In Hillary Clinton’s inner circle, it’s common knowledge that there are times she’s so low-energy that she blanks out for hours. When that happens, she is given to strange mental spells during which she has little or no control over what she says and does. She sometimes mutters things no one can understand. My colleagues in the mainstream media are covering all this up, but the time has come to speak out. We simply can’t elect a president subject to such mysterious health issues. What’s that you say? It’s nothing? It’s just that she . . . sleeps at night, like the rest of us. Oh. Ahem. Well, never mind that, then. There are plenty of other health problems to worry about. For instance, I hear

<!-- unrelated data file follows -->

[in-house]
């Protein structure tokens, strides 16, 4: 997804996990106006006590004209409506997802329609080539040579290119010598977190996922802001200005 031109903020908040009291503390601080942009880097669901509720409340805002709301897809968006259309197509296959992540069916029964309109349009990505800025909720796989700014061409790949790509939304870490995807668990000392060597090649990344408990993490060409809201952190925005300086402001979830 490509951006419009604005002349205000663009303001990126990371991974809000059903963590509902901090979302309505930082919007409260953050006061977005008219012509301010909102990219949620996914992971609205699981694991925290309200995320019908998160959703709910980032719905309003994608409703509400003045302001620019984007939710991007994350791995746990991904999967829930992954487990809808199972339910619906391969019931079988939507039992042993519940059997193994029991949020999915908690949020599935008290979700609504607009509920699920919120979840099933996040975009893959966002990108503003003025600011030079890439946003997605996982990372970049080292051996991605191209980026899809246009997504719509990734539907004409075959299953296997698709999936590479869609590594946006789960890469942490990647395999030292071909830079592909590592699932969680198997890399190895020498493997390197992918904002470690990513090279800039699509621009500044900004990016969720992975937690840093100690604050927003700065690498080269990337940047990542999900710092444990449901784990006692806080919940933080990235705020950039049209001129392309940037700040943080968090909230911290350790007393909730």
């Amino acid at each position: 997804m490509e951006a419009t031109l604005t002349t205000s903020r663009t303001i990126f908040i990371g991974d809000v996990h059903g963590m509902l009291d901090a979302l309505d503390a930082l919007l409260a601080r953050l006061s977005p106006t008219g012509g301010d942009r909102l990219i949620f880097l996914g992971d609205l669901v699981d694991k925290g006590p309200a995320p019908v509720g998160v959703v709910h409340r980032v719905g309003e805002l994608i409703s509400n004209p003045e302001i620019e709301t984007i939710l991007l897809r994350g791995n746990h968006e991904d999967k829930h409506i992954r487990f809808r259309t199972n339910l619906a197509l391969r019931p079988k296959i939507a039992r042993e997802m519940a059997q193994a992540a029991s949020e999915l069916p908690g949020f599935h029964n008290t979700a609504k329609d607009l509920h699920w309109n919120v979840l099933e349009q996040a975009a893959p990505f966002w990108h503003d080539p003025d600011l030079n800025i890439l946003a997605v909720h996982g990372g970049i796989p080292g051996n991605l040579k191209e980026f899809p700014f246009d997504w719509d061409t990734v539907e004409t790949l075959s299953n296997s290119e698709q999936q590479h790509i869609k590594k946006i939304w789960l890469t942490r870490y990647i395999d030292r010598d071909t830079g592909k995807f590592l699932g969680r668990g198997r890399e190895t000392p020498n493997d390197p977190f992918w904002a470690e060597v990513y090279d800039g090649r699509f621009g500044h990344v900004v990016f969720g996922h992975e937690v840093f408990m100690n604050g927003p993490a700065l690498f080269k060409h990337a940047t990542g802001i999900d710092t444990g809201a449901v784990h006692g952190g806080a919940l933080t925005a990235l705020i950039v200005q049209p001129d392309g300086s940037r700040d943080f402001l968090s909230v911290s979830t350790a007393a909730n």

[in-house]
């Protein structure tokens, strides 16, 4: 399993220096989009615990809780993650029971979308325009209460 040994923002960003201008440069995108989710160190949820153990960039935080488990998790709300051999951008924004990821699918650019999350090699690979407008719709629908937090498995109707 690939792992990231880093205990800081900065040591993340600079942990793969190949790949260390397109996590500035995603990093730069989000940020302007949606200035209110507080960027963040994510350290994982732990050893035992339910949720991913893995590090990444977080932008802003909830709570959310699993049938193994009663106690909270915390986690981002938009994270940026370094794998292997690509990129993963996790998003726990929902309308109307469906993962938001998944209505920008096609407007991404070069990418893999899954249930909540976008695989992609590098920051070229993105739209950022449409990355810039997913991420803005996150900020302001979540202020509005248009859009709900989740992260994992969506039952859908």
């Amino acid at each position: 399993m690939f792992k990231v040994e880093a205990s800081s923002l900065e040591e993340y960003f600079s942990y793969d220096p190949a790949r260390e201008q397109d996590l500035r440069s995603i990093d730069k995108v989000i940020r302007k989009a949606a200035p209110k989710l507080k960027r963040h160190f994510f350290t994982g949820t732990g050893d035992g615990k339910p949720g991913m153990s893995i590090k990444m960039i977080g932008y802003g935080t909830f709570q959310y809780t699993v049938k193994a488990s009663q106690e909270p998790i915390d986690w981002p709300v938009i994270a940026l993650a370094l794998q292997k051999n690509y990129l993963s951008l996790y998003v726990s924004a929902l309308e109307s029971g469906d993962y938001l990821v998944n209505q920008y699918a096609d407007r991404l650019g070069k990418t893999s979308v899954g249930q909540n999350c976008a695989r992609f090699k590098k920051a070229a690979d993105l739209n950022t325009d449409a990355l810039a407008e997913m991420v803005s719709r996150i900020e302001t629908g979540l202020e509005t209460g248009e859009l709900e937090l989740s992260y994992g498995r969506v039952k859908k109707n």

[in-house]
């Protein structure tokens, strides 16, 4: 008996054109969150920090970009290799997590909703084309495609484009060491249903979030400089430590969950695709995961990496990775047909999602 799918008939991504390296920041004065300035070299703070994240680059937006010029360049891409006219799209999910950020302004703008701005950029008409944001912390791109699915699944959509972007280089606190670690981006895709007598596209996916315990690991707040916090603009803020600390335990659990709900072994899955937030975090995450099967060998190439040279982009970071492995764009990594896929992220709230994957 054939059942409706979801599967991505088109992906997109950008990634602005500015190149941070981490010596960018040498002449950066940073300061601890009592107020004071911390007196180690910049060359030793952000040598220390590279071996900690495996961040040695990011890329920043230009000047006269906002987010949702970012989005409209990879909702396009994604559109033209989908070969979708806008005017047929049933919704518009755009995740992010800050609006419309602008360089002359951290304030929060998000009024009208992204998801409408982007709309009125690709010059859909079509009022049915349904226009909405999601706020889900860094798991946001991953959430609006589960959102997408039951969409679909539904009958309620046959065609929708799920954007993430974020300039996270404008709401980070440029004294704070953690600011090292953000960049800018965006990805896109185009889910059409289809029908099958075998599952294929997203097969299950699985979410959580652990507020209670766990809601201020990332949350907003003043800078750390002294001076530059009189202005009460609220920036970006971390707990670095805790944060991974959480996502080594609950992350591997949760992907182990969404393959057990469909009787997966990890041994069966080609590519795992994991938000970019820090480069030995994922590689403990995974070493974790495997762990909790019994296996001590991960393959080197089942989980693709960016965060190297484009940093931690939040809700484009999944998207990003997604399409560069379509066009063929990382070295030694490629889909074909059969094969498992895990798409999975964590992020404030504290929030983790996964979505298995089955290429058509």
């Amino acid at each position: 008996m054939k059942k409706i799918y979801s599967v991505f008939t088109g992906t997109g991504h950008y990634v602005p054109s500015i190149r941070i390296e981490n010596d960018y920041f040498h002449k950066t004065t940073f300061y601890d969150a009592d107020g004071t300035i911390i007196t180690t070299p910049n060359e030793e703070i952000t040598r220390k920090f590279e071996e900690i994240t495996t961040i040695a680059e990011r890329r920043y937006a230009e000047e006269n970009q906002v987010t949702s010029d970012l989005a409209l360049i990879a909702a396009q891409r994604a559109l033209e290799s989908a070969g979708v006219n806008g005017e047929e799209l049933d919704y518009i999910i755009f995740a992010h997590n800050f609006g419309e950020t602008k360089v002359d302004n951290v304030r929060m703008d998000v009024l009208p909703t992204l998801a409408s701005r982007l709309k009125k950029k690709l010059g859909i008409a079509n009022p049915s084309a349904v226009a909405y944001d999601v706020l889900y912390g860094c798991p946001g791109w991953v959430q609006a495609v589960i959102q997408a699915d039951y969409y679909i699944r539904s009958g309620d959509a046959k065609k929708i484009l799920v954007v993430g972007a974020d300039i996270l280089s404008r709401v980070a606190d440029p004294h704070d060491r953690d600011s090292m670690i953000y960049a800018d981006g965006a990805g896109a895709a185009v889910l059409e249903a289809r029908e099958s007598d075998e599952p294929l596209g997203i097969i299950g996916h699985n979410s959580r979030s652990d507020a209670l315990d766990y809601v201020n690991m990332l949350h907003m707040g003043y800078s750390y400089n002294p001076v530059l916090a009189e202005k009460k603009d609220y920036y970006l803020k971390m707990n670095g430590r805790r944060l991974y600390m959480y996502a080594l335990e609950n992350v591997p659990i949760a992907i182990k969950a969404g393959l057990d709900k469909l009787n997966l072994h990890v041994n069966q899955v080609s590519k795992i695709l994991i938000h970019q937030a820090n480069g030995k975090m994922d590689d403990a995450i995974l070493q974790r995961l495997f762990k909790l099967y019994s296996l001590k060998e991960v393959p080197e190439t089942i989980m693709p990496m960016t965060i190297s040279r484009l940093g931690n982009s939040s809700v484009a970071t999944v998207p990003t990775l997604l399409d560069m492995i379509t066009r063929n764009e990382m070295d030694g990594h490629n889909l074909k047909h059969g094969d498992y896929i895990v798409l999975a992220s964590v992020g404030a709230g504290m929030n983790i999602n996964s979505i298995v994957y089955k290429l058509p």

BostonGlobe.com
  • Last days of the FARC